Singular, the requirement states a single characteristic but can have multiple conditions under which the requirement is met;
Feasible, the requirement can be realized within system constraints with acceptable risk;
Verifiable, the requirement is verifiable through test cases;
Correct, the requirement represents the real need of the client;
Conforming, the requirement conforms to the style or template.
  • Refinement Matrix allows for validating the purposes and functionalities described for the SG. This matrix comprises a set of validation questions based on the ISO standard [65,66]. We complete the refinement matrix with the requirements, and then each purpose answers questions such as the following: Are the conditions clear, is there no ambiguity? Do the requirements represent the real needs of the customer? Are the requirements appropriate, are they within the scope of the project? Are the requirements feasible to carry out despite the limitations of the system? Are the conditions verifiable through test cases? We also fill this refinement matrix with gameplay cards, which go through validation. The following are sample questions: Does the game functional design conform to the gameplay card format? The gameplay cards are complete, include the Lego gameplay? Is there synergy between the game script and the gameplay card? Is it appropriate? The gameplay card is related to the functionality that the customer needs, according to its scope. Is it correct? The gameplay card needs to be implemented to meet the customer’s needs. Is the gameplay card verifiable?
  • User Stories Form allows the software developer to specify the user stories that are useful for any methodology that receives user stories as input.
Artifacts: The output artifact of this phase is the User Stories.

3.6. iPlus Metamodel

The iPlus methodology is formalized through a metamodel. This metamodel is used to define the basic concepts and their relationships (see Figure 9).
The heart of the iPlus metamodel is based on the concepts proposed by [10]. Michael Zyda says that an SG is composed of a story, art, and software and involves a pedagogical component. Additionally, we have added other concepts like gamification, gameplay, genre, and participant.
The iPlus metamodel begins with the concept of Serious Game Class (SG), which contains the story of the game through the game script (GameScript Class). This includes the narrative, learning content, characters, game worlds, game rules, and gamification elements (Gamification Class). When designing the game script, it can be categorized into a videogame genre (GenreGame Class). The gameplay (GamePlay Class) refers to the actions that will be implemented in the game scenario. The gameplay can be designed through gameplay cards (GamePlay Card Class). The refinement matrix allows for converting it into refined gameplay (Refined GamePlay Class), responding to the product owner’s needs.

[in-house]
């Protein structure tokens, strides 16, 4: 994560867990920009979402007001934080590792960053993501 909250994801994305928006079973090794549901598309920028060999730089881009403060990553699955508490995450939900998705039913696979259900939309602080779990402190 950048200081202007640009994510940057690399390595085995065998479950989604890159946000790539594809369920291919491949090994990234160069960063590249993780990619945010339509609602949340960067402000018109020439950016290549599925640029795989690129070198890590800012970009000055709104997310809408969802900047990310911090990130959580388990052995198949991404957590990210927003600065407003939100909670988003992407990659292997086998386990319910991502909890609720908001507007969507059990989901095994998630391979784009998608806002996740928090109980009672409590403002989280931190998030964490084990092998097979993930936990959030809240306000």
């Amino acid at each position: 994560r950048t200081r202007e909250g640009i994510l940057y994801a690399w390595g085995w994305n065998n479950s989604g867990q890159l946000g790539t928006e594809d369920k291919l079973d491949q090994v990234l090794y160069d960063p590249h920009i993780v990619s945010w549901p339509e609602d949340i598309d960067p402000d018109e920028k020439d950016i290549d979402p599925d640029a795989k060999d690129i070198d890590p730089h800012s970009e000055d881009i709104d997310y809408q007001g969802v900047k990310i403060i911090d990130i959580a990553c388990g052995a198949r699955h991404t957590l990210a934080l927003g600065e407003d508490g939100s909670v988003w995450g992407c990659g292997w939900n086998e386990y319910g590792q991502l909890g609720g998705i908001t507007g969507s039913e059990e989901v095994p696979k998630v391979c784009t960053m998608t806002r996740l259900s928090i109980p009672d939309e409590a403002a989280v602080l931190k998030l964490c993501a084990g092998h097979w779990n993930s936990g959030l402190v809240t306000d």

iPlus involves several participants (Participant Class) from different areas of knowledge (Expert Class) and end-users (User Class), those who participate (Participation Class) in the SG design during a work meeting (Meeting Class). A facilitator (Facilitator Class) is responsible for directing each of the activities to be executed to design the SG. Finally, an SG for educational purposes contains pedagogical objectives (PedagogicalObjective class). These pedagogical objectives are classified as general (PedagogicalObjective Class) and specific objectives (SpecificObjective Class). The general objective contains the purposes (Purpose Class). These purposes are discussed to reach a consensus (AgreedPurpose Class). Each definition is refined (Refined Purpose) through the refinement matrix. These purposes are related to the user stories (UserStory Class), which are used as input to any software methodology.

4. Application of the iPlus Methodology

The Ecuadorian Higher Education System implemented a standardized test, called “Ser Bachiller”, as a compulsory requirement for admission to an undergraduate program at any public university in any country. Based on the test, applicants receive a score that allows them to apply to their chosen academic program.
Educaplay is an SG that reinforces academic aptitudes in mathematics, linguistics, natural sciences, social sciences, and abstract skills of students who try to enter higher education. To illustrate the application of iPlus, below, we present a concept of the SG called educaplay [83].

4.1. Identification Phase

Resultant artifacts: In this phase, the general problem is defined, and the actors involved in the game design are identified.
Description: An application is required to reinforce the academic skills of college-bound students. This case study involves an expert in pedagogy, responsible for defining pedagogical objectives, the product owner, a subject matter expert, a video game designer, the software developer, and the concerned students (see Figure 10).

4.2. Pedagogical Objectives Phase

Resultant artifacts: The general and specific objectives.
Description: In this phase, the product owner’s requirements are specified, and the general and specific objectives are defined in a participatory and agreed manner. This is the support given by an educational psychologist and a pedagogue. Table 3 shows some main characteristics collected in the interview form.
Figure 11 illustrates some of the desired purposes written on orange post-its and a general-purpose written on a pink post-it.